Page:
Radial Riveting Machines
Rivets are small pieces of metal that are crushed into position between two harder pieces of metal. The resulting rivet holds the two pieces of metal together. Rivets can be made out of almost anything, but are usually made out of aluminum or steel. Welds are created when you melt two pieces of metal together, sometimes with a filler material.
Brazing is when you take two pieces of metal with a high melting point and join them by heating a small amount of metal between them that has a lower melting point. Brazes have problems when temperatures reach the softening or melting points of the brazing material, and they are not commonly used for modern cookware handles. Screwed-on handles use a screw to fasten the handle to the actual cooking vessel. You typically only see this design on cheaper cookware or on high-end European cookware (which often use multiple stainless steel screws per handle). Some people think screws look tacky. Screws are cheap but effective, and you can tighten the screw yourself. If the screw rusts due to being made from an inferior grade of stainless steel, you can replace the screw yourself. However, this is usually a hassle since you have to find or make a screw of the correct length. Nevertheless, at least it is a user-replaceable part, unlike welds and rivets and brazes.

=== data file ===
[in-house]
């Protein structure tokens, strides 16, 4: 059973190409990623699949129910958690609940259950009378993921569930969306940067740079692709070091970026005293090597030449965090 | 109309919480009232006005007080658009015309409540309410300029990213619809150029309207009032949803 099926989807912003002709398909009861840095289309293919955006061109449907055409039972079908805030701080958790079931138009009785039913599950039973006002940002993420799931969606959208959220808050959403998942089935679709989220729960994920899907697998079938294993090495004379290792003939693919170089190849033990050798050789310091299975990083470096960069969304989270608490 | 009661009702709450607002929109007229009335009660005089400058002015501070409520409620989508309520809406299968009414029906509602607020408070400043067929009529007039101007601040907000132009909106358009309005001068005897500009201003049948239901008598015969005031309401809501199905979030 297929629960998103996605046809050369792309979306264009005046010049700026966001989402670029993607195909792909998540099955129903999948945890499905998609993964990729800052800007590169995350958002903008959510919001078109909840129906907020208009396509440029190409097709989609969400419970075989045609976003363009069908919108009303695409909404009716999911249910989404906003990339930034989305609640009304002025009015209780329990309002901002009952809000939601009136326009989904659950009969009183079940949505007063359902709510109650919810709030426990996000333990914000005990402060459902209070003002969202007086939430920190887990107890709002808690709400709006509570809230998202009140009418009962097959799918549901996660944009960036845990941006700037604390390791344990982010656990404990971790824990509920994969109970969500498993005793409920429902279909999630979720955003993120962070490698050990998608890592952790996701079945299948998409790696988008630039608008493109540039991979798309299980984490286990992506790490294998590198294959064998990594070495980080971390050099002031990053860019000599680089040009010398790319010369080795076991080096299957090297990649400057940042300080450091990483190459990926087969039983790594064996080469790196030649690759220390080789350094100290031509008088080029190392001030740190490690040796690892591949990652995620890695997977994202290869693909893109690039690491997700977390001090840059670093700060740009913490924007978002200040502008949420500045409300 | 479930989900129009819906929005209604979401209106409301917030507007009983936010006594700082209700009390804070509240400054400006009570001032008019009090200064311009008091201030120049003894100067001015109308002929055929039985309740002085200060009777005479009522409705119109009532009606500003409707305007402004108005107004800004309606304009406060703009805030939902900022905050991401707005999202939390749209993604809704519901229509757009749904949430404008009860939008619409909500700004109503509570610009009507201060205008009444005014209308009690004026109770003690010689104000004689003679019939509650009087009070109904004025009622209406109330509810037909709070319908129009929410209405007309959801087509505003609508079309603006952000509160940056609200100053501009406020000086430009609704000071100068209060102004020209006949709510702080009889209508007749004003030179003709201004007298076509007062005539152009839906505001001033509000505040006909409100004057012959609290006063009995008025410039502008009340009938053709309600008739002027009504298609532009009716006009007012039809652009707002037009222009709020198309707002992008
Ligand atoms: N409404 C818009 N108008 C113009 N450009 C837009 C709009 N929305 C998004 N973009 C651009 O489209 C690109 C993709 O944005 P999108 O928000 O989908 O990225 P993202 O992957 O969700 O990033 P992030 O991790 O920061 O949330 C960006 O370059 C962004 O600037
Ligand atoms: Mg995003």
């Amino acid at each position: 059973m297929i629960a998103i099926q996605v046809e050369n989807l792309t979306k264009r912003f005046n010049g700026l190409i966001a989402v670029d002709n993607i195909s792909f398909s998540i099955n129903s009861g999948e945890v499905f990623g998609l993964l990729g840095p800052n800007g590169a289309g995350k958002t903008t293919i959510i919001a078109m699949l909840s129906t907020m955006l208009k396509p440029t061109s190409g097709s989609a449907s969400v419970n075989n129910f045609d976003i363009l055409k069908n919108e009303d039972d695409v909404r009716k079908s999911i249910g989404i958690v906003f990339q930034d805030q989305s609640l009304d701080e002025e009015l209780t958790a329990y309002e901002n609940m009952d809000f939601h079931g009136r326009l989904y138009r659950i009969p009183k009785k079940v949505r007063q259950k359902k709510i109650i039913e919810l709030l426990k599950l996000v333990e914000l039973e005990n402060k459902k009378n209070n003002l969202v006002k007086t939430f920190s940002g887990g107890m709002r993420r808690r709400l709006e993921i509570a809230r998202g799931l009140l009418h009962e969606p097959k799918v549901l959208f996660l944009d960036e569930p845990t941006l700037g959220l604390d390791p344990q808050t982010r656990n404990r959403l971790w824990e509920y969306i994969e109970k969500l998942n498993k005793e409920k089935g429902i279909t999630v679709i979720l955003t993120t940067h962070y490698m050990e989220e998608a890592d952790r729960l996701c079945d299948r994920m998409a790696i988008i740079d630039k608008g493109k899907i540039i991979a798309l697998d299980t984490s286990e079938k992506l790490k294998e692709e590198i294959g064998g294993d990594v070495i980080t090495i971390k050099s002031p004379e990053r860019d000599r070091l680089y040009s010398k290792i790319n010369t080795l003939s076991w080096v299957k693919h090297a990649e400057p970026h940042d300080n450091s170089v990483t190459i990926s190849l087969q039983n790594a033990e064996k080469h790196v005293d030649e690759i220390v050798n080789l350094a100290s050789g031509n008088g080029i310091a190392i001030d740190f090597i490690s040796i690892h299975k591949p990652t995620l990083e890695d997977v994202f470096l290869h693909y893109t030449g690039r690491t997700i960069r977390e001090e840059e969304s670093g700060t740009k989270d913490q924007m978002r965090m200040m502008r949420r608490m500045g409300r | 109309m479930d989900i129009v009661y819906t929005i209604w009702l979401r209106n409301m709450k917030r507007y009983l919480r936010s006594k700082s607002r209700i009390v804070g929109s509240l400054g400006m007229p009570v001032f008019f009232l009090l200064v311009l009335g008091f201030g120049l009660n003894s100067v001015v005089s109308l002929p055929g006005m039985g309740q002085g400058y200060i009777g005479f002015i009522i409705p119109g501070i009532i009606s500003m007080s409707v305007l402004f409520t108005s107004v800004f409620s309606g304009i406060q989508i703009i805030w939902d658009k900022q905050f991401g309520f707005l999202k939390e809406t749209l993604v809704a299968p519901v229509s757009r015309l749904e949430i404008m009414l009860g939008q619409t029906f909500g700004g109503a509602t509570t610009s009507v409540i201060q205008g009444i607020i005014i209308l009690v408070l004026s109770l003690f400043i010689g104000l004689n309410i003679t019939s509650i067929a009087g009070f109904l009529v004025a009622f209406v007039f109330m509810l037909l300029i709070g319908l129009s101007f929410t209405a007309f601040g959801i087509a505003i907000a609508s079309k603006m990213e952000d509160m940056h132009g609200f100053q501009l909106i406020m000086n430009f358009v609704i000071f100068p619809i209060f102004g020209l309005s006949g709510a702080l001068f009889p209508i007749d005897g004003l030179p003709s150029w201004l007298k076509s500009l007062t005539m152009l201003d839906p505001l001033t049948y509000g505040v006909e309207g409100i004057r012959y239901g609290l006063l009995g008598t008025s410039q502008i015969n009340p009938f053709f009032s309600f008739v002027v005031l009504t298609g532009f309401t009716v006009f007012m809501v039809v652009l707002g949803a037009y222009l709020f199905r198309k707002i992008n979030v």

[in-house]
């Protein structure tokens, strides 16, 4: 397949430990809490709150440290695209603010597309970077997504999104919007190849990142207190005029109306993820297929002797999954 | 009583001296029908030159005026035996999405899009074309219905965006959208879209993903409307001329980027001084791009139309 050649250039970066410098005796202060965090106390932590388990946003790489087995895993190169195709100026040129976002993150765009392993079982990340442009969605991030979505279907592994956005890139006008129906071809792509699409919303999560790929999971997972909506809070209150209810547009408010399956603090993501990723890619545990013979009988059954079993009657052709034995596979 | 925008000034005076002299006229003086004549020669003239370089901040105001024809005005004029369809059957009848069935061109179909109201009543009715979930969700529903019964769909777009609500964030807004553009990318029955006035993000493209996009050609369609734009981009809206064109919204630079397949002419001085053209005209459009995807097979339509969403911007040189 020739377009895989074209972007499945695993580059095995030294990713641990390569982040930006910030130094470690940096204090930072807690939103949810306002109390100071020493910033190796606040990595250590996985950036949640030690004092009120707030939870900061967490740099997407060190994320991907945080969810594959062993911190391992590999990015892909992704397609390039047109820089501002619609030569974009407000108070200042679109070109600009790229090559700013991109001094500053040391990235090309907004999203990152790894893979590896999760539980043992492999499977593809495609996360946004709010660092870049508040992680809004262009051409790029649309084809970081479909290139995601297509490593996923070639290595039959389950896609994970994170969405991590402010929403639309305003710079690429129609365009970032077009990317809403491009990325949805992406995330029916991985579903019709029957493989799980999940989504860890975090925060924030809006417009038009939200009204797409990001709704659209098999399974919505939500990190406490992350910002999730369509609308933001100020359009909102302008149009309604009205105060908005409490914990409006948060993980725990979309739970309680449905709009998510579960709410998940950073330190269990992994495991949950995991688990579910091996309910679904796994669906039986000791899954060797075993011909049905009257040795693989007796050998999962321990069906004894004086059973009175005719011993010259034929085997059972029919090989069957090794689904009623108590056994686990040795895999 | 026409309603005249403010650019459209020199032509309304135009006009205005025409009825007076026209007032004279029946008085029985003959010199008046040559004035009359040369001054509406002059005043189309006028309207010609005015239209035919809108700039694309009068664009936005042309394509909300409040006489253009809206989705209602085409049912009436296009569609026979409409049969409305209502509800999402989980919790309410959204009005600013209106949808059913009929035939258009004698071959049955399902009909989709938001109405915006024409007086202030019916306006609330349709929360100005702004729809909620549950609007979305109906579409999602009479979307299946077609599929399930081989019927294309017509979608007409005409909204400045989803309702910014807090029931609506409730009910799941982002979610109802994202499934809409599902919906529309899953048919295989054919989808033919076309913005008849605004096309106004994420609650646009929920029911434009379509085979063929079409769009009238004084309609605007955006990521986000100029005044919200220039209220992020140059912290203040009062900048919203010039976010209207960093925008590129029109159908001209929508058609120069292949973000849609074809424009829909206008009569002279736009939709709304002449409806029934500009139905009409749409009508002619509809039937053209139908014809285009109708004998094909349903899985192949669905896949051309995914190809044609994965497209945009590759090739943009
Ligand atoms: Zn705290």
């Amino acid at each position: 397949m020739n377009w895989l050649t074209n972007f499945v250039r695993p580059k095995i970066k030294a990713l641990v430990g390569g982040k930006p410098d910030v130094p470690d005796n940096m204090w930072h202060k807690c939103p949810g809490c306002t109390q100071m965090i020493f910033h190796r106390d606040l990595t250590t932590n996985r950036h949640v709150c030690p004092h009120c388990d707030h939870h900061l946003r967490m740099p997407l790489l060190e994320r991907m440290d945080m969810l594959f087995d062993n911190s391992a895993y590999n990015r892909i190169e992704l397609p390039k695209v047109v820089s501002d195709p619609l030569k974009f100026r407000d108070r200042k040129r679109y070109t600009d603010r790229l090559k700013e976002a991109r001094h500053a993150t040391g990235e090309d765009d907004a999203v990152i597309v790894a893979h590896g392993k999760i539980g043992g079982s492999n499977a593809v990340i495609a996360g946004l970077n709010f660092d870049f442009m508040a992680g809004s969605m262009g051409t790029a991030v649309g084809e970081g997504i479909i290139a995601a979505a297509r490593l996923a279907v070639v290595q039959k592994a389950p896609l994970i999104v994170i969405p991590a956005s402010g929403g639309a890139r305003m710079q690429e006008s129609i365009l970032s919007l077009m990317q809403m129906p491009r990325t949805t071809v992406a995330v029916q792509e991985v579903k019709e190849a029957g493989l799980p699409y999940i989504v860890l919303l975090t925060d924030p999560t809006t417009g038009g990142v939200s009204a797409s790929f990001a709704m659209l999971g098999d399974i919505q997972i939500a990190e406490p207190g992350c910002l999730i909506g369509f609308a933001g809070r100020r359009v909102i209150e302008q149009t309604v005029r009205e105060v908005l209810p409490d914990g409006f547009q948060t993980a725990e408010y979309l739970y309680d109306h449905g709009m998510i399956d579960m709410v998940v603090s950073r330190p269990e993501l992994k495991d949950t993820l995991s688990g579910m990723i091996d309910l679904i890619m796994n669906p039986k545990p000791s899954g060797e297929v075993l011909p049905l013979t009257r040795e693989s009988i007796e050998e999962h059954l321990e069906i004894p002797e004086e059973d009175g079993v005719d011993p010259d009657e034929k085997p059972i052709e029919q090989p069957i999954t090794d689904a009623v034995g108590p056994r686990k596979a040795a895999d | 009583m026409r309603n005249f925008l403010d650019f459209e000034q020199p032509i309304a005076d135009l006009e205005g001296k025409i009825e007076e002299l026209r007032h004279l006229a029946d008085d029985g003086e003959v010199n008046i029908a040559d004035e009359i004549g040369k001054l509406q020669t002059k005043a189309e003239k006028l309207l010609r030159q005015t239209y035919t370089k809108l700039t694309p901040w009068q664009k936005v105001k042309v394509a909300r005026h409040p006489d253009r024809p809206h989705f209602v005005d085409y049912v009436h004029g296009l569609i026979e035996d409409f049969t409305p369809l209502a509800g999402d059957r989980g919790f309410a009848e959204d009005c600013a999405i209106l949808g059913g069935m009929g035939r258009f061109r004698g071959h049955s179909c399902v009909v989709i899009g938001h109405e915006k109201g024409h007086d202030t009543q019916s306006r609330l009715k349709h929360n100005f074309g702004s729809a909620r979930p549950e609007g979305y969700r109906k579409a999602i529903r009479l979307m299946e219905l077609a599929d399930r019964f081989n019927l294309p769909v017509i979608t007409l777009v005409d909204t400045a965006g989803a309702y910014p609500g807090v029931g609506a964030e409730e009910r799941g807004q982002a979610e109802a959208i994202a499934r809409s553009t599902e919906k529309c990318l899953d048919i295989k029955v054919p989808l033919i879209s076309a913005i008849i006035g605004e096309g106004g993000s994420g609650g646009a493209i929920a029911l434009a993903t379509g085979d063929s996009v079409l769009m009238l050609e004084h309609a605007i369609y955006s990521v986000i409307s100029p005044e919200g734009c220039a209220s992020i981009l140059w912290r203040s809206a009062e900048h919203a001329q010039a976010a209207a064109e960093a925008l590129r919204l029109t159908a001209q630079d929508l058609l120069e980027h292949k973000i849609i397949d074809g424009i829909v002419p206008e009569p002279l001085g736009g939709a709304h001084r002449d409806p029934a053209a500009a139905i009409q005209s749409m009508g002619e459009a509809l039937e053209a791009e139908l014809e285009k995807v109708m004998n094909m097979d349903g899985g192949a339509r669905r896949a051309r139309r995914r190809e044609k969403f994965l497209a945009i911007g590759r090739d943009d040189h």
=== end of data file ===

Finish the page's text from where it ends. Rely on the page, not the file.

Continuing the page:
It’s possible to form the handle of cookware as an extension of the body of the cookware itself, such as with cast iron pans. While the resulting handles may be strong, the drawback is that the pan handle gets hot when used, as a result of being made out of the same, heat-conductive material as the body. Judging by the paucity of welded handles in USA-made cookware, Americans seem to believe that rivets are more durable than welds, but that is a) not necessarily true, and b) it doesn’t necessarily matter. Depending on weld quality and rivet quality, either can be stronger than the other, but the real question is whether they are strong enough for kitchen cookware. We are discussing cookware, It doesn’t matter if rivets can be made stronger than welds if even a weld job is more than enough to get the job done–and welds can definitely get the job done. A lot of professional restaurant cookware vessels have no rivets, and they see far harsher conditions than cookware in residential kitchens. Edit